Bicol 2013 Part 2 – Calaguas

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Going to Calaguas was probably the most anticipated part of our Bicol trip. I had read much about how much of a beautiful paradise the island is and was really looking forward to seeing and experiencing it for myself. We had a run in with really bad weather in Legazpi, so we were so glad that we were blessed with clear skies on the day we went to Calaguas.

Getting to paradise was one of the biggest challenges of the trip. Coming from Legazpi, we had to take the two hour van ride back to Naga because there were no direct vans from Legazpi to Calaguas. From Naga, we rode the van headed to Daet – another two hours – followed by a 45 minute van ride to Paracale, where the port for the boat ride to Calaguas Island were located. We arrived in Paracale at 5 PM so we decided not to continue on to Calaguas until the morning because it was a scary thought to be lost at sea at night. Also, the boatmen were hesitant on taking people to the island because the trip would take another hour and a half! Basically, it would take almost 7 hours to get from Legazpi to Calaguas!

Since we had read that there are no restaurants, no hotels, no electricity and no signal in Calaguas, we had to buy our food and supplies from the Paracale market place before heading over to the hotel to rest after nearly 5 hours of travel.

View as we approached calaguas

The next morning, we headed to the port. We were able to befriend one of the residents while doing our supply shopping and she was able to provide a boat for us for only 2,000 Php (all in, both ways! There were just two of us so we paid 1,000 each. Not bad considering the rates that we saw being posted on other websites). We left at 7 am and arrived a little past 8, and Calaguas definitely did NOT disappoint. There were other people on the beach but it still felt that we had the entire beach to ourselves. The water was so clean, so blue, so cold – that I spent almost the entire day just submerged in the water (I left Calaguas five skin tones darker).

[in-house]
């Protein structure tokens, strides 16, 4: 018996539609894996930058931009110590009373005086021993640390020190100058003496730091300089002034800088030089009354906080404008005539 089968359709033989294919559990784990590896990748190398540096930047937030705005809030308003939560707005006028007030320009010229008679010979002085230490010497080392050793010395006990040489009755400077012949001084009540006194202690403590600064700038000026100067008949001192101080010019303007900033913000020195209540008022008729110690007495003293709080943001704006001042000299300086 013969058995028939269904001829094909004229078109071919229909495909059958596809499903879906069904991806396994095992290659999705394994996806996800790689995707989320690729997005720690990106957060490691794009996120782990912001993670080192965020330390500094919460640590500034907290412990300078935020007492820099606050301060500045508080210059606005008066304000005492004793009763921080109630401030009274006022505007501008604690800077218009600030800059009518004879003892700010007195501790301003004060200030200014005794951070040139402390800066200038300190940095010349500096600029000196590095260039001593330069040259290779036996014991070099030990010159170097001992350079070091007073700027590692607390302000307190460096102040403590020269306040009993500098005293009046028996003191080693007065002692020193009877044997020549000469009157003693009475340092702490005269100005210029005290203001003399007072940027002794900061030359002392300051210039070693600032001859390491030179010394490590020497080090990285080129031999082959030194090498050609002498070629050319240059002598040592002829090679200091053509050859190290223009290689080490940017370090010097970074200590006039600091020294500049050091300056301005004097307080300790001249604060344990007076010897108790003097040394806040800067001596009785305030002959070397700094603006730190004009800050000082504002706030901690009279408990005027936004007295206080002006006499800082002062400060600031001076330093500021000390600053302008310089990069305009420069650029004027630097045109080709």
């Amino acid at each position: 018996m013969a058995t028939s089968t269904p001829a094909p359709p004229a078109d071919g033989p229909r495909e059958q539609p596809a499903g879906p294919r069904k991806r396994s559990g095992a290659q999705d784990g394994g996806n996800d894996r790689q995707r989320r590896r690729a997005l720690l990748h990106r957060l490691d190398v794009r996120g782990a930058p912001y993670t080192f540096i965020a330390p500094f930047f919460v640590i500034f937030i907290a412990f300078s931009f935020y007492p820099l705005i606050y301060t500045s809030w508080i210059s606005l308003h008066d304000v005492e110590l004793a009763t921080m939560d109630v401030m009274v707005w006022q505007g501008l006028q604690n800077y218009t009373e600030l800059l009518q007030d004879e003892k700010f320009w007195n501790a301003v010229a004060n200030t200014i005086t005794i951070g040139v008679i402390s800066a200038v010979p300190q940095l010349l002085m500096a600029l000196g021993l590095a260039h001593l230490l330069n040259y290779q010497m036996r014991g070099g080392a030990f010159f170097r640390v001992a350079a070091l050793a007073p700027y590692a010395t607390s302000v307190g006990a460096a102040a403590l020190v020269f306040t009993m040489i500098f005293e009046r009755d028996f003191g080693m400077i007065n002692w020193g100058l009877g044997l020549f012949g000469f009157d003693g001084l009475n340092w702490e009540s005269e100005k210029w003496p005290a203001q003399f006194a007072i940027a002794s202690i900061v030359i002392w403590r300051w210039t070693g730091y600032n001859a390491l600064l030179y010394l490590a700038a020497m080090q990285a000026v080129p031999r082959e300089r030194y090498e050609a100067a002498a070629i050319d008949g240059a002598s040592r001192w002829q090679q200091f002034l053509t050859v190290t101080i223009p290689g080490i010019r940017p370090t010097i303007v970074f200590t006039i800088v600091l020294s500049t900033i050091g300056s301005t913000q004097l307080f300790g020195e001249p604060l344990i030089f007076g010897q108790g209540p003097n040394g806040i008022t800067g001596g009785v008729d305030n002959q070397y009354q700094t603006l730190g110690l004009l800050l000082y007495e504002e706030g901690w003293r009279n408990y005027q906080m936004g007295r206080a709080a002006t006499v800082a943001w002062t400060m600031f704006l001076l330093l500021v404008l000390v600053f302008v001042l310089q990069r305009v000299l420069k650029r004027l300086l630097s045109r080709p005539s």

On our little fisherman’s boat

If you want to get away from everything, Calaguas is definitely the place to go. No electricity, no WiFi, no mobile signal – just you and the beach. Of course there are some bigger sacrifices that had to be made. First of all, there was no decent bathrooms. There was no flush and you had to pay P10 per bucket of water for flushing and for taking a bath. Second, there were no hotels, no soft beds, no night lights. We spent the night in a tent. This wasn’t much of a problem since the sand was really comfortable to sleep on and I managed to sleep for a solid 10 hours.

With our backpacks and our tent!

With our backpacks and our tent!

After spending an entire day in paradise, we experienced probably one of the most frightening moments of my life – I’m not even exaggerating. Our boatmen woke us up at around 6 am by telling us “Neng, tayo nalang ang tao sa isla. May bagyo. Signal #2 (Girls, we are the only ones left on the island. There’s a storm – signal #2)” We bolted up and haphazardly packed up our tent and jumped onto the boat. All this within 10 minutes. The waves were turbulent. We were being rocked and pushed on the ocean and it was terrifying because we were riding a small fishermen’s boat that, with enough wave strength, could just capsize in any moment. It was like riding Log Jam but on a real ocean. Fifteen minutes into the trip, our fingers started to prune up from all the water that splashed us from the ocean, as well as the rain that was pouring from the sky. We could barely see anything in our surroundings. Both of us were heavily praying that our boatmen knew were to go. Thankfully, they did. We managed to reach the shore after two hours in the water. Props to our boatmen. They really did an amazing job navigating the small boat in the crazy waves and almost 0 visibility skies.